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Morning Bid: Seeking shield from rising yield


By Jamie McGeever

(Reuters) – A look at the day ahead in Asian markets.

Consumer confidence surveys from Japan and Australia and Taiwan’s latest inflation print top the Asia-Pacific calendar on Tuesday, with risk appetite more broadly managing to hold up in the face of U.S. Treasury yields breaking out to new 2024 highs.

The 10-year U.S. Treasury yield on Monday rose to 4.464%, the highest since November, yet Wall Street avoided losses and the three major indices ended the day flat.

Benchmark Asian, emerging market and world equity indices all made modest gains on Monday too despite the rise in global yields. The 10-year U.S. yield is up 11 bps since Friday’s U.S. jobs report, yet equity markets have held the line.

It is yet further evidence that investors may be getting used to higher yields and the ever-decreasing amount of rate cuts the Fed is seen delivering this year. A June rate cut is now only a 50-50 probability, and barely 60 bps of easing is expected this year, futures markets show.

Figures on Tuesday are expected to show that annual inflation in Taiwan cooled last month to 2.51% from 3.08% in February. This would mark a notable cooling, but inflation would still be comfortably above the central bank’s 2% target.

The rise in February of almost 1.3 percentage points was the biggest in three years. Taiwan’s central bank followed that with a surprise interest rate rise last month.

Shares in Taiwanese chipmaker TSMC, meanwhile, could get a boost on Tuesday after the U.S. Commerce Department said it would award the firm’s U.S. unit a $6.6 billion subsidy for advanced semiconductor production in Phoenix, Arizona, and up to $5 billion in low-cost government loans.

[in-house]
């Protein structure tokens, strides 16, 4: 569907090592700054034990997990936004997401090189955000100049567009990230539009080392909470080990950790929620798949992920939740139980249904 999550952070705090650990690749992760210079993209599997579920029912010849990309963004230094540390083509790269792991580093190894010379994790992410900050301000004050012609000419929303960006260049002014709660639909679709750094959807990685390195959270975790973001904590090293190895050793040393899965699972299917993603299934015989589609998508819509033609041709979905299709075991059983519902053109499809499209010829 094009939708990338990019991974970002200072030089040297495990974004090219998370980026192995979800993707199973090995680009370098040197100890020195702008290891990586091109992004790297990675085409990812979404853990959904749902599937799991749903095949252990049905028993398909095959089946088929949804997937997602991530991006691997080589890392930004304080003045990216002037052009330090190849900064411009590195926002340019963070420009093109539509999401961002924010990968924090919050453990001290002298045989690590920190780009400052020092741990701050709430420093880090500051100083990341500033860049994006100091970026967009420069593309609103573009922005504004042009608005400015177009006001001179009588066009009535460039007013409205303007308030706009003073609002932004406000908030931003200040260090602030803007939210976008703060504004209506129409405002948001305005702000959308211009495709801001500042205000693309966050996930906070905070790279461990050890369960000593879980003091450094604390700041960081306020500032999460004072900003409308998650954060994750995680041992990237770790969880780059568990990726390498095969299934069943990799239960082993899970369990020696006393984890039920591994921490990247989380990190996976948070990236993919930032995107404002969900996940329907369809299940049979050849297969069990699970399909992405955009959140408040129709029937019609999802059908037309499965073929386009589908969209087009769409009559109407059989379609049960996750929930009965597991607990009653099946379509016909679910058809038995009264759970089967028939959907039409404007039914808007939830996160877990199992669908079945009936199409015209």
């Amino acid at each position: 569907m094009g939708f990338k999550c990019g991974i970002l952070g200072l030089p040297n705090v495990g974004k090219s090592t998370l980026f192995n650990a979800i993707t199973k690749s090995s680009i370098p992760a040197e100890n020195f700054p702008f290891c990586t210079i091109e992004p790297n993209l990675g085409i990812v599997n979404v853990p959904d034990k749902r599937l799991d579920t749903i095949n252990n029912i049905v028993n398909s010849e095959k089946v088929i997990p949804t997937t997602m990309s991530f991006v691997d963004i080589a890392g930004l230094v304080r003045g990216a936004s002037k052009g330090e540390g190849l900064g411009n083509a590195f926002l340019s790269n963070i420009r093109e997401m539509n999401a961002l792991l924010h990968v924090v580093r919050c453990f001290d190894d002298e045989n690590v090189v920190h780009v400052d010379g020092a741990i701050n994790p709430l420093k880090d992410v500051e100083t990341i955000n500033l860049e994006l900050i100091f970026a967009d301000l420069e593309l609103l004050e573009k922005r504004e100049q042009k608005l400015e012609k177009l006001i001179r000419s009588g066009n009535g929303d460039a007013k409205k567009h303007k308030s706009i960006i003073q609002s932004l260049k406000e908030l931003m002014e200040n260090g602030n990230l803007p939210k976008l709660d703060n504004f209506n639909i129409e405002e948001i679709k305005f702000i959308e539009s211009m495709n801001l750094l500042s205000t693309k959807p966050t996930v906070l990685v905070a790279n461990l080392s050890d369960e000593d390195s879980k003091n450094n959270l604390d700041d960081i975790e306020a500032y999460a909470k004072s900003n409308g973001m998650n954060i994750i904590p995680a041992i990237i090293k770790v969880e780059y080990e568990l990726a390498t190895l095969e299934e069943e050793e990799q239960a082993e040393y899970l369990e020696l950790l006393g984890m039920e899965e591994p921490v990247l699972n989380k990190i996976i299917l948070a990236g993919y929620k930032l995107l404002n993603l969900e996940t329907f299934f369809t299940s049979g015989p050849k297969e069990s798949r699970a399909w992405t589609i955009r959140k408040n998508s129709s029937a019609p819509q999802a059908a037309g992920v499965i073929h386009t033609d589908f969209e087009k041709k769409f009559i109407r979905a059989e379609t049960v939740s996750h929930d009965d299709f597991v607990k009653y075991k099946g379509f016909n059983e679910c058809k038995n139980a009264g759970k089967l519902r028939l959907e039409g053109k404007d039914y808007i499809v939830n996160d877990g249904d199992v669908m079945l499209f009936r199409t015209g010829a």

The same goes for shares in Samsung (KS:005930). The Biden administration plans to award $6-7 billion to the South Korean tech giant as it seeks to ramp up chipmaking in the U.S., two people familiar with the matter said.

Chinese stocks, meanwhile, have bucked the wider trend. They started the week with a third consecutive daily decline, with the troubled property sector once again front and center of investors’ concerns.

Developer Shimao Group said on Monday that China Construction Bank (OTC:CICHF) (Asia) had filed a liquidation petition against it in Hong Kong over unpaid debts, a rare case of a state-owned bank taking such legal action.

The petition centers on Shimao’s failure to repay loans of just over $200 million, and contrasts with legal processes against rival firms China Evergrande (HK:3333) Group and Country Garden for defaulting on their debts that were launched by overseas-based creditors.

China’s currency remains under scrutiny too. The onshore yuan is around its weakest level in five months and close to the upper limit of the central bank’s daily trading band, while the offshore yuan is still trading above the band’s ‘ceiling’.

Here are key developments that could provide more direction to markets on Tuesday:

– Taiwan inflation (March)

– Japan consumer confidence (March)

– Australia consumer confidence (April)

(By Jamie McGeever)

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